CRANBURY: Two eighth-graders advance to district competition in Lions Peace Poster Contest

Lili Wang and Miranda Cai both eighth-grade students at the Cranbury School, were chosen to advance to the district level of the Lions International Peace Poster Contest by winning a local competition sponsored by the Cranbury Lions Club.
Miranda’s and Lili’s posters were among more than 375,000 entries submitted worldwide in the 28th annual Lions contest. Lions Clubs International is sponsoring the contest to emphasize the importance of world peace to young people everywhere.
“I used people from diverse backgrounds around the world coming together to create a puzzle of peace which were different in their actions but all have a common goal,” said Lili. The puzzle is not yet complete.
Miranda’s poster went out of this world to show a dove encircling earth with an olive branch entwined with flags of nations of the world.
The posters were selected for originality, artistic merit and portrayal of the contest theme, “Sharing Peace.” The judging was held Nov. 13 at the Cranbury School.
Cranbury Lions Club Peace Poster chairwomaan Fay Kobland said that she was impressed by the expression and creativity of the students at the Cranbury School.
“It is obvious that these young people have strong ideas about what peace means to them. I’m so proud that we were able to provide them with the opportunity to share their visions,” said Ms. Kobland.
Cranbury School art teacher Stacey Crannage guided the students through the process of creating the posters by offering a club during the lunch-recess time several days a week.
The local posters face stiff competition in their quest through the District 16-J, Multiple District 16-New Jersey, and international rounds of competition, Kobland said.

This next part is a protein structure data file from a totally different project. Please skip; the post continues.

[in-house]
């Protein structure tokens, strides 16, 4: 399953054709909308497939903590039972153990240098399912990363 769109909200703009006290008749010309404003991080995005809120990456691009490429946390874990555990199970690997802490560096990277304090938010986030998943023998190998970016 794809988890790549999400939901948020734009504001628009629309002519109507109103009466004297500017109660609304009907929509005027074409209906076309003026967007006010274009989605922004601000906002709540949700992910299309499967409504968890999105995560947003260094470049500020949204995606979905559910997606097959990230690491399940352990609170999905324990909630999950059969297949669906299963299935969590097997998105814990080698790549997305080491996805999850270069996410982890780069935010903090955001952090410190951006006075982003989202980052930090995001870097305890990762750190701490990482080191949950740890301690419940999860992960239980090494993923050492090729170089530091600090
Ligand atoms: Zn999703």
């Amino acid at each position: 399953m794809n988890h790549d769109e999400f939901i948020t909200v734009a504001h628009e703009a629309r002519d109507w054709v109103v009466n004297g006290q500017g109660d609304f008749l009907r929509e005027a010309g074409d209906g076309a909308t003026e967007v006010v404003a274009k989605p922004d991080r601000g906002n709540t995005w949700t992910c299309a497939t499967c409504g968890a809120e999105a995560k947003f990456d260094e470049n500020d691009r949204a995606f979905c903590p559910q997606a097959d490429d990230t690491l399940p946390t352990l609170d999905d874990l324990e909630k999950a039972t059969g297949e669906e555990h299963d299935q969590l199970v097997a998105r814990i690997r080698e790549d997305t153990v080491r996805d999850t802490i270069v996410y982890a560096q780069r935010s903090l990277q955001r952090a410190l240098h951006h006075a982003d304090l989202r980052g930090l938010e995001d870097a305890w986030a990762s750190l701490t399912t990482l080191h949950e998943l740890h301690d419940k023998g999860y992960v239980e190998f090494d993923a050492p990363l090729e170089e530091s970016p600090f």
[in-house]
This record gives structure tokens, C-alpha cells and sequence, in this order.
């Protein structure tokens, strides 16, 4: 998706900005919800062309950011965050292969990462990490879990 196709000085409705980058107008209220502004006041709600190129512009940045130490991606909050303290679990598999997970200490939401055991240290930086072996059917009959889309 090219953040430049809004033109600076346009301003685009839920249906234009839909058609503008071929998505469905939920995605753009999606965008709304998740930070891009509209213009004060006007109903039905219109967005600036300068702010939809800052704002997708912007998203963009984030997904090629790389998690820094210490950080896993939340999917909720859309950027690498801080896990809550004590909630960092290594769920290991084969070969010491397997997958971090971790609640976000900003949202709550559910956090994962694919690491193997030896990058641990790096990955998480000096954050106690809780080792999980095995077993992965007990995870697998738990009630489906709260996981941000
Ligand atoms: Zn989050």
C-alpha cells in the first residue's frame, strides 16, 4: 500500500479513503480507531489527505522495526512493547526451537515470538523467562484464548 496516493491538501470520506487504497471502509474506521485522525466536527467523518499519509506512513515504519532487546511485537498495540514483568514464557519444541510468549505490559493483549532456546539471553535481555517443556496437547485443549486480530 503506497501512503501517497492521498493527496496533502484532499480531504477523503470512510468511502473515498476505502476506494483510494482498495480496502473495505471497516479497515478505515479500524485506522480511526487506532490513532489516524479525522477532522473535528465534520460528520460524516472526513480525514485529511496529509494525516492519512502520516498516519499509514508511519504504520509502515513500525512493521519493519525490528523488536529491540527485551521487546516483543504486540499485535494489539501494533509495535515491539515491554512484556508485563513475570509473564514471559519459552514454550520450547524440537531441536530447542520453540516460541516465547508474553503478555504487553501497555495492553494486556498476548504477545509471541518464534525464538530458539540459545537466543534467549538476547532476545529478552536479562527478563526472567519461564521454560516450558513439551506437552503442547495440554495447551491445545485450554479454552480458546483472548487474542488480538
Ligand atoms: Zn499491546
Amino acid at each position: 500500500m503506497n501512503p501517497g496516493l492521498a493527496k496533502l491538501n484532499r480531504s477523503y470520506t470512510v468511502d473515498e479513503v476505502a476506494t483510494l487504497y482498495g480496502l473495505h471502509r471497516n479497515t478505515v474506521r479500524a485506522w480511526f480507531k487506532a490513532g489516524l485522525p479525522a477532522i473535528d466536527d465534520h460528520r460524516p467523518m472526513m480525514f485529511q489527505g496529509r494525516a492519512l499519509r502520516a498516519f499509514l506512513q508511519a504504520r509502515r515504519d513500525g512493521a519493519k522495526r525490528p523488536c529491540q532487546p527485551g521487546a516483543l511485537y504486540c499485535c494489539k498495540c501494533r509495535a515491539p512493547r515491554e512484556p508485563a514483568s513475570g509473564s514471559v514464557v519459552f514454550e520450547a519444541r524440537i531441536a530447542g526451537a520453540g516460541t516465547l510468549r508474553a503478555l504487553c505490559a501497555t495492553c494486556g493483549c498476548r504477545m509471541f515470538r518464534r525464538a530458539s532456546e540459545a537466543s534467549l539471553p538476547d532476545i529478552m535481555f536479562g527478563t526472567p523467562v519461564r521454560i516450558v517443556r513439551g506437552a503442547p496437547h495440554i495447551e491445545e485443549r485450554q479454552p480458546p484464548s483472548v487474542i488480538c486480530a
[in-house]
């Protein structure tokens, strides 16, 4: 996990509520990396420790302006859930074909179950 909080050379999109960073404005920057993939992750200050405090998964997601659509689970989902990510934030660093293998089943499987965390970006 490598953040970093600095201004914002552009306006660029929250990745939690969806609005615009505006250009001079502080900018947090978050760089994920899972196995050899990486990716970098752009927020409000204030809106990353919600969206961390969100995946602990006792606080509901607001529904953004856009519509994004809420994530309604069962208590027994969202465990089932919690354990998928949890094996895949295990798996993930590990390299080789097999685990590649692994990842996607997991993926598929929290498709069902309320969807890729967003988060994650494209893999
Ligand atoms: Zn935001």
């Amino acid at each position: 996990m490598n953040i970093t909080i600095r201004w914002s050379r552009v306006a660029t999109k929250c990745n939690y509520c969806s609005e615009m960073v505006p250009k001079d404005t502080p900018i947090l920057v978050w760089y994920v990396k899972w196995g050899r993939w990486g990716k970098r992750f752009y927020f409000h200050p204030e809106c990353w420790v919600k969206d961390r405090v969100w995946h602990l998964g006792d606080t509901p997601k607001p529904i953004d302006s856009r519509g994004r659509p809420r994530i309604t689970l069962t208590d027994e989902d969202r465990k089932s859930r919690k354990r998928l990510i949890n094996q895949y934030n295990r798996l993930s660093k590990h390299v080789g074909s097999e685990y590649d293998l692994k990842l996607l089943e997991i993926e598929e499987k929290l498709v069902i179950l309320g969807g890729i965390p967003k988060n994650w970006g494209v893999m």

The Cranbury Lions are proud of the 12 students that participated in the Peace Poster competition this year. In addition the Cranbury Lions awarded honorable mention to Sophia Teng.
The award-winners were honored by the Cranbury Lions Nov. 18 at the Cranbury School. Families of the award winners were in attendance. Each winner received a certificate and monetary award from the Cranbury Lions. Stacey Crannage helped to present the awards and Susan Genco, chief school administrator, congratulated the students and spoke about the Cranbury School. All 12 posters were on display.
One grand prizewinner and 23 merit award winners will be selected at the top level. The grand prize includes a cash award of $5,000, plus a trip for the winner and two family members to the awards ceremony at Lions Day with the United Nations. Traditionally the grand prizewinner is also honored at the Lions International Convention, which will be held this year the last week of June in Hawaii. The 23 merit award winners will each receive a certificate and a cash award of $500. View international grand prize and merit award winners at www.longsclubs.org.
The Peace Poster Competition is just one of many programs the Cranbury Lions have for service to youth. Other youth programs involve sponsoring the Jamesburg Leo Club at the New Jersey Training School, pumpkin carving Halloween activity, four scholarships and one community service award as well as donations to the Cranbury Girl Scouts and Boy Scouts. In addition, the Cranbury Lions Club provides assistance to other organizations that help children like camp experiences for children with disabilities, blindness or illnesses.
Lions Clubs International is the world’s largest service club organization with 1.35 million members in more than 46,000 clubs in 210 countries and geographic areas. In addition to its efforts toward conquering blindness, the organization has made a strong commitment to community service and helping youth throughout the world.